National Security

In the Army Now

A veteran on why her daughter should sign up.

An instructor at West Point once told me that if she had a daughter, she would not want her to attend the Academy or join the Army. "I want my daughter to be part of organizations in which all jobs are open to her, provided she meets the qualifications," she said.

At the time, I did not fully appreciate why my instructor was saying this. I was just a 20-year-old cadet trying to make it through West Point, after all. In the ensuing years, however, I served in the Army, twice deployed to Iraq, transitioned to a civilian career, and became a mother to a baby girl. And, although the combat exclusion rule would not have precluded me from encouraging my own daughter to serve her country in uniform, I do believe that ending it will make the U.S. military a stronger institution.

Since Secretary of Defense Leon Panetta's announcement last week that women will be formally allowed into combat roles, many commentators have noted that female soldiers have already seen plenty of combat in places like Iraq and Afghanistan. What many don't fully appreciate is how well integrated many aspects of the military already are. In those parts of our armed forces, women and men work side by side in an environment that focuses on getting the job done, not who is doing it. That approach has been self-reinforcing and, I think, made the secretary's decision easier.

I spent eight years in the active duty Army. During part of that time, I was a Military Police platoon leader and company commander. When conducting a mission, writing a performance evaluation, or recommending a job assignment, what I asked myself was, "Is this soldier well-trained? Can this soldier perform the tasks associated with the mission? Do I trust this soldier to do the right thing?" I did not ask myself, "What is this soldier's gender?" It simply did not matter; what mattered was ability and aptitude.

In 2004, I was the personnel officer for a large Military Police battalion deployed in and around Baghdad. I was responsible for all of the awards, casualty reports, major disciplinary actions, and evaluation reports for several hundred men and women engaged in combat operations. Every day, female soldiers completed their missions and distinguished themselves heroically when their convoys came under enemy fire or their forward operating base was hit over and over again by mortars, just as their male counterparts did. I processed the casualty reports on female soldiers injured in the course of their duties, just as their male counterparts were. And when it came time for evaluations and discipline, I observed that nearly all female soldiers displayed professionalism, grit, assertiveness, and determination, just as their male counterparts did.

As a result of focusing on getting the job done, without regard to gender -- a focus shared by countless colleagues in the many units that include both men and women -- in Iraq, Afghanistan, and elsewhere, female soldiers, just like their male counterparts, have had the opportunity to complete their missions, no matter how difficult, and give their all for their comrades and their country. Over the last decade in particular, during a counterinsurgency fight that eliminated the difference between a frontline and a rear area, both genders routinely faced combat. In doing so, they have been able to show that "what is this soldier's gender?" is not an important question to ask.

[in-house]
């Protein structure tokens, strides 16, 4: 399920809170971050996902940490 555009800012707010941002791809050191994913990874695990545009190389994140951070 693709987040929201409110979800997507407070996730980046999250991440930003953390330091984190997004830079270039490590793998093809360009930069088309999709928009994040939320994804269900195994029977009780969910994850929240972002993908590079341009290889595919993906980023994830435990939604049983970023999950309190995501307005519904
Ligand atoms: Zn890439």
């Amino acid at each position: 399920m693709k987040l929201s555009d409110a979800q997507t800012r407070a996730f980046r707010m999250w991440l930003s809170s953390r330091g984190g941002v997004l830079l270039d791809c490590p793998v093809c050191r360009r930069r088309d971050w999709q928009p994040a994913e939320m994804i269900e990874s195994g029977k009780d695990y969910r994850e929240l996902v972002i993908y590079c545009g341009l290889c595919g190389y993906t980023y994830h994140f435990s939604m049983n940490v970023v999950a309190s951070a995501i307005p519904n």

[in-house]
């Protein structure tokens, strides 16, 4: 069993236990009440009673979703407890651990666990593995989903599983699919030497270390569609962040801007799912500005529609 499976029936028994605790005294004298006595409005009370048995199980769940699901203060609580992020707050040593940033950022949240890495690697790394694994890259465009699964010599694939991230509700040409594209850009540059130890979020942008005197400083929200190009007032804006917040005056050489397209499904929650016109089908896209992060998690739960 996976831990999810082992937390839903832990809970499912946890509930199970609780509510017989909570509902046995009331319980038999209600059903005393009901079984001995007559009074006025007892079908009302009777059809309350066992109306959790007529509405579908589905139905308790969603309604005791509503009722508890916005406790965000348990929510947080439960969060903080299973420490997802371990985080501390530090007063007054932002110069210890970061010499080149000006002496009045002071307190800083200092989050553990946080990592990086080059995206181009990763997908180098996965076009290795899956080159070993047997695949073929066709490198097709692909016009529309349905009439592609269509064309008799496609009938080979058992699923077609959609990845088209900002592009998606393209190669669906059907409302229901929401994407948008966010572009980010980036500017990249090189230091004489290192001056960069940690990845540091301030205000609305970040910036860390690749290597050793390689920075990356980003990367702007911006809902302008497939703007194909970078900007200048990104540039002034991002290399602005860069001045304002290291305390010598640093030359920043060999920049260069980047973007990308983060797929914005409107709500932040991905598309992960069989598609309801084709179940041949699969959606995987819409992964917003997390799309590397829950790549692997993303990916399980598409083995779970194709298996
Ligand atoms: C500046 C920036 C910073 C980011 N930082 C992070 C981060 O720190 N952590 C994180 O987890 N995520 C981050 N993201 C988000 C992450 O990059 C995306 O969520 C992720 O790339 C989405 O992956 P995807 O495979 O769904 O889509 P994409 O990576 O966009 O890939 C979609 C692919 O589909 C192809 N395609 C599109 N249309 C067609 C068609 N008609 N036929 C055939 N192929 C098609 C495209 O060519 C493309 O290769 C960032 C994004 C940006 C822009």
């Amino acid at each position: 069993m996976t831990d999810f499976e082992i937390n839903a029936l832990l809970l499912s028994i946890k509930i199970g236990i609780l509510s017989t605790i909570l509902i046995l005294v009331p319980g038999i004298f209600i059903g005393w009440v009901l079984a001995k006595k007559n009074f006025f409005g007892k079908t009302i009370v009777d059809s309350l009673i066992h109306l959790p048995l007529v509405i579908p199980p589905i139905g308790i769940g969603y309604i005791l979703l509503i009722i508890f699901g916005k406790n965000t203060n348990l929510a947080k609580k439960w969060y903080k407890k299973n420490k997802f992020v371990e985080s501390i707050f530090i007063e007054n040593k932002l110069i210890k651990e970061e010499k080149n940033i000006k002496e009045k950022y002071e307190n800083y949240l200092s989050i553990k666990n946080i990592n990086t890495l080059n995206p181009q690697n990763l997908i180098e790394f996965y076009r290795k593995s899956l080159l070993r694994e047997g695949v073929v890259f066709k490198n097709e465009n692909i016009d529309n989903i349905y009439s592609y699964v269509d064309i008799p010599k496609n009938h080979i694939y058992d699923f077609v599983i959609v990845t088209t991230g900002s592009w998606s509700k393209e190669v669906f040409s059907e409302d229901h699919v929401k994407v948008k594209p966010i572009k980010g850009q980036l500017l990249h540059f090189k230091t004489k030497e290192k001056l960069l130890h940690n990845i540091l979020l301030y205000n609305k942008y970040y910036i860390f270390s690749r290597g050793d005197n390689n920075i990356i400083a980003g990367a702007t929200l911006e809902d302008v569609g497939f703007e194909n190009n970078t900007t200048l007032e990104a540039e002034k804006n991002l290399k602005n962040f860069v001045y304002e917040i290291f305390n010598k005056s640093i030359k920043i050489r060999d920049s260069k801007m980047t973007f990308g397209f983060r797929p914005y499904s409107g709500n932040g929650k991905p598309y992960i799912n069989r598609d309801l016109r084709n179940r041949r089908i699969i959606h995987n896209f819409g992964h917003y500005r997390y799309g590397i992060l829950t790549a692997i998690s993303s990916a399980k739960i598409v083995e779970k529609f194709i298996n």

My fellow MPs and I were fortunate to be part of a branch of the Army where every position in every unit was open to everyone, assuming he or she met the standards. As such, we were able to flourish in an environment where gender had no impact on job assignment. As a woman in an institution still dominated by men, this had an extraordinarily empowering effect on each of us. And it ensured the best person could be selected for a given job. Unfortunately, because of the combat exclusion rule, I also knew that the equality I enjoyed in the MP Corps was not universally shared throughout the armed forces.

I have now spent nearly five years as a civilian. During that time, I have worked with and for organizations where all that matters is whether or not you are the most qualified for a given job. This strengthens a woman's place in the workforce and, more importantly, strengthens the organization itself. The organization can get the most out of its talent pool and benefits from a greater diversity of experience. While I fully appreciate that military service, especially in combat, differs in many, many ways from working in a civilian institution, I also believe the tenet of choosing the most qualified individual should know no bounds.

Seven weeks ago, I gave birth to a little girl. As I look upon her in my arms, I have come to believe even more strongly that she should have the same opportunities as her two-year-old brother. That if she -- just like he -- has the right qualifications, she can be all she can be, in whatever line of work she wants. And that, similar to my West Point instructor's opinion, she should join institutions where her future is only limited by her dreams, her determination, her work ethic, and her ability to meet a job's exacting standards. 

So given the personal journey I and my fellow female comrades in arms have traveled, I was thrilled this past week when I learned Secretary Panetta lifted the ban excluding women from combat. This will mean that, going forward, the women who have proven themselves on the battlefields of Iraq and Afghanistan -- and the women who came before us and will follow us -- will have the same opportunity as our male counterparts. This not only empowers women. It also strengthens our military and our nation.

U.S. Marine Corps photo by Lance Cpl. Catie D. Edwards/DVIDS

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